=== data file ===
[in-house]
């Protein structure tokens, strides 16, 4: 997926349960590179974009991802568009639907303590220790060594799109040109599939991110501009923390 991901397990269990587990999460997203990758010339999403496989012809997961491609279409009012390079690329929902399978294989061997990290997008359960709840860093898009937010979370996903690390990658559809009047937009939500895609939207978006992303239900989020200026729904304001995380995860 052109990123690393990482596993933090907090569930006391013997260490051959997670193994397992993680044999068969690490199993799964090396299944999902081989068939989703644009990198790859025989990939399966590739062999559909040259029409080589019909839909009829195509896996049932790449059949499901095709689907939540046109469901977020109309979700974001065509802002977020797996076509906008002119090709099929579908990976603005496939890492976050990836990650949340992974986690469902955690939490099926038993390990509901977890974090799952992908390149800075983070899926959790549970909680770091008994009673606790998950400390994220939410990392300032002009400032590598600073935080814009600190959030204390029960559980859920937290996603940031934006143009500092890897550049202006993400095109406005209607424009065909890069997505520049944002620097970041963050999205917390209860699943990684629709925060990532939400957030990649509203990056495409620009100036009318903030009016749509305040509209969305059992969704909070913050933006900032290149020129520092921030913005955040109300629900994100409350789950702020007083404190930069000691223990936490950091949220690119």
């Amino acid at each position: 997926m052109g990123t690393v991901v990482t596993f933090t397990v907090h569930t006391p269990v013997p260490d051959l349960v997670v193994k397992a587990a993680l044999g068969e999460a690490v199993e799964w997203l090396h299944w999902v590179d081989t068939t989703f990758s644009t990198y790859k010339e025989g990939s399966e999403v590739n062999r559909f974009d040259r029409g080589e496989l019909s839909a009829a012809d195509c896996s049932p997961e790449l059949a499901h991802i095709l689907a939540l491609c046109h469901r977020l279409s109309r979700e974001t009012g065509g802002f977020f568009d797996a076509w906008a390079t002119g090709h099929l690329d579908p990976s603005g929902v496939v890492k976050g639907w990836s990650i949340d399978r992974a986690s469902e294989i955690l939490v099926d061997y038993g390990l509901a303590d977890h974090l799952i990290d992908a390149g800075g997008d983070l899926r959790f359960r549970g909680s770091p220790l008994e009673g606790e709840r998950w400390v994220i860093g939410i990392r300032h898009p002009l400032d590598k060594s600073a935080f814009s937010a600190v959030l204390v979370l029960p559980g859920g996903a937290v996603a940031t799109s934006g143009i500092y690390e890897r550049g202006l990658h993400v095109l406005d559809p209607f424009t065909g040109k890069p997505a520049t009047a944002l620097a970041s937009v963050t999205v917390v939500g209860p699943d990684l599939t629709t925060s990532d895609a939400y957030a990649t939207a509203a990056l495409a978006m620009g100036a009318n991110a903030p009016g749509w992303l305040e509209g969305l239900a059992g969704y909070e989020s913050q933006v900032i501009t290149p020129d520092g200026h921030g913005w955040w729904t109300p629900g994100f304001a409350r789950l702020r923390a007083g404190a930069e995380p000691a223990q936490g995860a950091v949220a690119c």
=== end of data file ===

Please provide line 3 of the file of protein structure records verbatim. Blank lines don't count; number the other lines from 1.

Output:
């Amino acid at each position: 997926m052109g990123t690393v991901v990482t596993f933090t397990v907090h569930t006391p269990v013997p260490d051959l349960v997670v193994k397992a587990a993680l044999g068969e999460a690490v199993e799964w997203l090396h299944w999902v590179d081989t068939t989703f990758s644009t990198y790859k010339e025989g990939s399966e999403v590739n062999r559909f974009d040259r029409g080589e496989l019909s839909a009829a012809d195509c896996s049932p997961e790449l059949a499901h991802i095709l689907a939540l491609c046109h469901r977020l279409s109309r979700e974001t009012g065509g802002f977020f568009d797996a076509w906008a390079t002119g090709h099929l690329d579908p990976s603005g929902v496939v890492k976050g639907w990836s990650i949340d399978r992974a986690s469902e294989i955690l939490v099926d061997y038993g390990l509901a303590d977890h974090l799952i990290d992908a390149g800075g997008d983070l899926r959790f359960r549970g909680s770091p220790l008994e009673g606790e709840r998950w400390v994220i860093g939410i990392r300032h898009p002009l400032d590598k060594s600073a935080f814009s937010a600190v959030l204390v979370l029960p559980g859920g996903a937290v996603a940031t799109s934006g143009i500092y690390e890897r550049g202006l990658h993400v095109l406005d559809p209607f424009t065909g040109k890069p997505a520049t009047a944002l620097a970041s937009v963050t999205v917390v939500g209860p699943d990684l599939t629709t925060s990532d895609a939400y957030a990649t939207a509203a990056l495409a978006m620009g100036a009318n991110a903030p009016g749509w992303l305040e509209g969305l239900a059992g969704y909070e989020s913050q933006v900032i501009t290149p020129d520092g200026h921030g913005w955040w729904t109300p629900g994100f304001a409350r789950l702020r923390a007083g404190a930069e995380p000691a223990q936490g995860a950091v949220a690119c």